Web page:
Several Outstanding Items Remain Including Major Health Concerns Regarding the Transfer of the Toronto Zoo Elephants

TORONTO, Sept. 25, 2012 /CNW/ - Today, John Tracogna, CEO and Dr. Graham Crawshaw, Senior Veterinarian at the Toronto Zoo provided an update to the Toronto Zoo Board of Management on the elephant move of Iringa, Toka, and Thika, to the Performing Animal Welfare Society (PAWS) Sanctuary in Northern California.

"There are a number of complexities involved with transferring three elephants over an international border, and the associated technical elements that a privately owned/operated sanctuary and a public institution (Toronto Zoo) need to coordinate as part of due diligence,"  said John Tracogna, CEO, Toronto Zoo.

While much progress has been made on the move to date, the delays in the safe and humane transfer of Iringa, Toka, and Thika can be primarily attributed to a number of factors under the responsibility of PAWS, including:  USA permits/documents, supply of right-sized crates, a sound transportation plan, and provision of medical information as it relates to PAWS' elephant collection.

"We think it's important to let the public know that we have been working diligently on  ensuring that our elephants' relocation  occurs smoothly  under conditions that ensure the health of all involved,"  said Dr. Graham Crawshaw, Senior Veterinarian, Toronto Zoo. "There still remain significant unanswered questions regarding the medical records and the prevailing biosecurity conditions at the PAWS facility."

The new information regarding potential health risks to the elephants raised concerns amongst several Toronto Zoo Board of Management members today. "As I have stated before, it would be entirely irresponsible to move members of our family to another home until we have all the answers to complete our due diligence review and make the best decision for the future of these animals," added Mr. Tracogna.

The Toronto Zoo has confirmed to PAWS that Environment Canada has the export permits for the elephants and will issue them as soon as the U.S. import permits are ready and provided. While our applications were filed with Environment Canada in December 2011, we were just informed by PAWS of the US import permit on September 18, 2012. The date of permit issuance was July 26th, 2012 (55 days prior). With an expiration of October 1, 2012, it seems unusual that the Toronto Zoo was only just notified.  An extension on the import permit will likely be required while the export permits are being prepared by Environment Canada.

Final Transportation Plan:
Under the current agreement, PAWS is responsible for making and paying for the safe and humane transportation arrangements for the elephant transfer. PAWS agreed that the air carrier (AN124) originally proposed by them was not suitable to transfer the elephants to California because the cargo area was not sufficiently pressurized to ensure the safe transport of the elephants and accompanying personnel. PAWS has yet to provide final details of the  transportation plan.

Crates and Training:
The three crates provided by PAWS need modifications in order to properly accommodate (fit) each elephant into their respective crates. While two of the crates have been modified and are deemed acceptable, one is in need of upgrades including lengthening as one of the elephants (Toka) cannot fit into her crate as the rear doors are not closeable.  Training has been conducted to prepare the elephants and accommodate transport. There have been a few setbacks (Iringa) as the preparation process is one of patience and trust to ensure the most humane transfer possible.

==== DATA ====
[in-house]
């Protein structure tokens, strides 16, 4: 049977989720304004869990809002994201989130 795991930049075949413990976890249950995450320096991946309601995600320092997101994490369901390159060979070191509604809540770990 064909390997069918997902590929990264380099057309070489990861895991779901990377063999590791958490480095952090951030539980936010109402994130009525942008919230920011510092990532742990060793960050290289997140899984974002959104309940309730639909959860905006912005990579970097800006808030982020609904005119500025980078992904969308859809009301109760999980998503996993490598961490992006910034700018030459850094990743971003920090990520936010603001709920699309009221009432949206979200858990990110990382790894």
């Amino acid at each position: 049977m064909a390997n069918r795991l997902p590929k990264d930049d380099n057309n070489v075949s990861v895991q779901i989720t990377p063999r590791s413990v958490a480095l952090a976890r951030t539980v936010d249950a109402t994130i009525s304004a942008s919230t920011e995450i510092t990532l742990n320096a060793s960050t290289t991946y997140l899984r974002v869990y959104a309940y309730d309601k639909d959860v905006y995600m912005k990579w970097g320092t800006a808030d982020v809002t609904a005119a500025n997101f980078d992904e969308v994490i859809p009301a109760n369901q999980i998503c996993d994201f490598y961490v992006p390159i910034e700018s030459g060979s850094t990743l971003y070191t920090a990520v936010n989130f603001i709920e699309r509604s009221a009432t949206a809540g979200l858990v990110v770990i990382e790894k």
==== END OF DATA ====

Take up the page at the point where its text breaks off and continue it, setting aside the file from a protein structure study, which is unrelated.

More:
Medical and Health Records:
Toronto Zoo veterinarians Dr. Graham Crawshaw and Dr. William Rapley were permitted to review PAWS medical records in late June. The confirmation of TB at PAWS and the threat, if any, it may pose to the Toronto Zoo's elephants, is part of the due diligence review. Dr. Crawshaw has provided a list of questions/issues that he needs to be supplied or addressed by PAWS that are most pertinent outstanding medical record related questions, and that need to be answered in order to permit him to finish his due diligence review.  PAWS has been provided with Dr. Crawshaw's request for information. Additionally, there are some public accounts of the presence of tuberculosis (TB) at the PAWS facility. In December, 2011 the visiting team from the Toronto Zoo was not permitted access to two of the five barns where the elephants are housed. This lack of access combined with numerous PAWS staff wearing masks and freely moving between all five barns has raised some serious concerns due to the contagious nature of TB and potential fatal health risks associated with the disease.

About the Toronto Zoo
The Toronto Zoo is Canada's premier zoo and a leader in animal preservation and environmental protection. More than a tourist attraction, the Toronto Zoo boasts a number of leading programs for helping animals and their natural habitats - from species reintroduction to reproductive research. A world-class educational center for people of all ages, the Toronto Zoo is open every day except Christmas, and attracts approximately 1.3 million visitors each year.

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SOURCE: Toronto Zoo

For further information:

Hugh Mansfield
Mansfield Communications

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